GPhA establishes new division in Biosimilars Council
WASHINGTON — The Generic Pharmaceutical Association announced Thursday the launch of the Biosimilars Council, a division of GPhA.
“Following unanimous Board of Directors’ approval, the Biosimilars Council is the culmination of the Association’s longstanding and unwavering commitment to patient access to safe, affordable and lifesaving biosimilar medicines," stated Craig Wheeler, GPhA board chairman and president and CEO of Momenta Pharmaceuticals. "The GPhA Biosimilars Council is designed to meet the unique needs of healthcare companies as they navigate this emerging space,” he said.
“In addition to being a voice with policymakers, this new division will be an invaluable partner for patients, providers, manufacturers, consumer groups and stakeholders from all corners of the supply chain seeking to stay apprised of critical developments regarding biosimilars,” Wheeler said. “The GPhA Biosimilars Council also will be a key resource for organizations seeking relationship building opportunities, and a forum for indepth scientific, regulatory, legislative and policy discussions.”
The Biosimilars Council will comprise manufacturers and stakeholders working to ensure a positive regulatory, reimbursement, political and policy environment that supports patient access to these more affordable new medicines. The Biosimilars Council also is the industry’s first educational resource for the general public and patient groups seeking information about the safety and effectiveness of biosimilars.
Among the first offerings of the Biosimilars Council is a new educational handbook, "The Next Frontier for Improved Access to Medicines: Biosimilars and Interchangeable Biologic Products." This publication explains the benefits and science behind biosimilar medicines — safe, effective alternatives to costly biologic therapies. It explains who will benefit from access to these medicines, outlines the legal and regulatory framework, and illuminates the quality manufacturing and development process in approachable language.
The GPhA Biosimilars Council will begin operations immediately. As per recently adopted changes to the GPhA bylaws, a Biosimilar board, elected by members of the Biosimilars Council, will develop the Association’s biosimilar activities and programming consistent with the longstanding mission of GPhA and the association’s board of directors. With a roster of committed members and full startup funding, the new division will supplement GPhA’s regulatory, government affairs, policy and communications/education team to support anticipated activities. The GPhA Biosimilars Council will welcome all biosimilar companies dedicated to bringing more affordable biosimilar medicines to US patients as it works to continue its leadership in supporting this emerging industry.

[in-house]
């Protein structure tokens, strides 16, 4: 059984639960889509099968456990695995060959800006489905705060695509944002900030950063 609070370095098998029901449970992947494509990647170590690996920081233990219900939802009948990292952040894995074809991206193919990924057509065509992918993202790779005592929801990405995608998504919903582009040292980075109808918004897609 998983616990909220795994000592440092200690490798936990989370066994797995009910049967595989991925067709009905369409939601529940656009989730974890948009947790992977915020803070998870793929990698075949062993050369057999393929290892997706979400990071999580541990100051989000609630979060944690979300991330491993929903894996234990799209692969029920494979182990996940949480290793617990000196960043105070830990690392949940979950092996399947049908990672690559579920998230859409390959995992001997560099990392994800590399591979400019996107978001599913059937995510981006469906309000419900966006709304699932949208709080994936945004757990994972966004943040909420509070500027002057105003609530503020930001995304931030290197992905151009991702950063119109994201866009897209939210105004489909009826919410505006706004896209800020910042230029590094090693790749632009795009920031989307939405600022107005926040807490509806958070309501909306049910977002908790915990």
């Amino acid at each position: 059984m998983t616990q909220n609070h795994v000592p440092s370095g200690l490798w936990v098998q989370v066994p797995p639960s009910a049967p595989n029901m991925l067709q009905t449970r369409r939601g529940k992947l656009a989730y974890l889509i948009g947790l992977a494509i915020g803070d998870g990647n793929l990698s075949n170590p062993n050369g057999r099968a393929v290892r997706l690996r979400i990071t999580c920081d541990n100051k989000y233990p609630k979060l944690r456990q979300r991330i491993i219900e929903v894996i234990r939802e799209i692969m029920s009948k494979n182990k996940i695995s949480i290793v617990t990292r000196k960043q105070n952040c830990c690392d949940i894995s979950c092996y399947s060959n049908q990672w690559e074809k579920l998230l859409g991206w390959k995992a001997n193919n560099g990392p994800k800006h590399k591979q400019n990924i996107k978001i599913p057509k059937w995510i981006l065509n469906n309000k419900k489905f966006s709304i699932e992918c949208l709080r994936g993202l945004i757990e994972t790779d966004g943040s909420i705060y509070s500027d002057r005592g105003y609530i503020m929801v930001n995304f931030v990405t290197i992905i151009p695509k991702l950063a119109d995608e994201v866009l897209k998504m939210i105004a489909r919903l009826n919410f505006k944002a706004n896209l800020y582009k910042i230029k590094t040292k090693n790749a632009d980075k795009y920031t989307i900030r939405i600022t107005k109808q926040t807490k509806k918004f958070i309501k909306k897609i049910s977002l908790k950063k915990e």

“GPhA and its members historically have been the industry pioneers on biosimilars, beginning with their role as the fundamental organizing force behind the law which created the biosimilar pathway. The Biosimilars Council is the next evolution in this leadership, and will ensure these new medicines will deliver tremendous benefits for both our health and our healthcare system,” said GPhA president and CEO Ralph Neas. “We look forward to continuing to work with our strategic partners and all stakeholders who share our vision of the transformative potential of biosimilars and interchangeable biologics.”
Sandoz introduces generic Copaxone to treat MS
HOLZKIRCHEN, Germany – Sandoz, a Novartis company, on Thursday announced the U.S. approval of Glatopa, the first generic version of Teva's Copaxone (glatiramer acetate injection) 20 mg/ml one-time-daily multiple sclerosis therapy.
"Sandoz, together with Momenta, is proud to be the first company to receive FDA approval for a substitutable generic version of this important therapy," stated Peter Goldschmidt, president of Sandoz US. "The approval of Glatopa reinforces Sandoz leadership in complex, differentiated generic products and further demonstrates our commitment to offer patients and payors a full range of therapeutic options."
MS is a debilitating disease affecting about half a million individuals in the U.S. alone; only half of those diagnosed are currently treated.
Glatopa, developed in collaboration with Momenta and produced entirely in the U.S., is indicated for the treatment of patients with relapsing forms of MS, including those who have experienced a first clinical episode and have magnetic resonance imaging features consistent with MS.
Corlanor from Amgen granted FDA approval
BY Ryan Chavis
SILVER SPRING, Md. — The Food and Drug Administration on Wednesday announced approval for Corlanor (ivabradine) for use in certain patients who have chronic heart failure.
According to the FDA, heart failure is a common condition that affects close to 5.1 million people in the United States. The condition arises when the heart cannot pump enough blood to meet the body’s needs. Heart failure worsens over time as the organ’s pumping action grows weaker. Coronary heart disease and high blood pressure are leading causes of heart failure, the FDA said.
“Heart failure is a leading cause of death and disability in adults,” said Norman Stockbridge, M.D., Ph.D., director of the Division of Cardiovascular and Renal Products in the FDA’s Center for Drug Evaluation and Research. “Corlanor is thought to work by decreasing heart rate and represents the first approved product in this drug class.”
Corlanor was granted priority review by the FDA, which expedites the review process for drugs that are indicated to treat serious disease and conditions and may provide significant improvements over therapies that are currently available. The drug is produced by Amgen.
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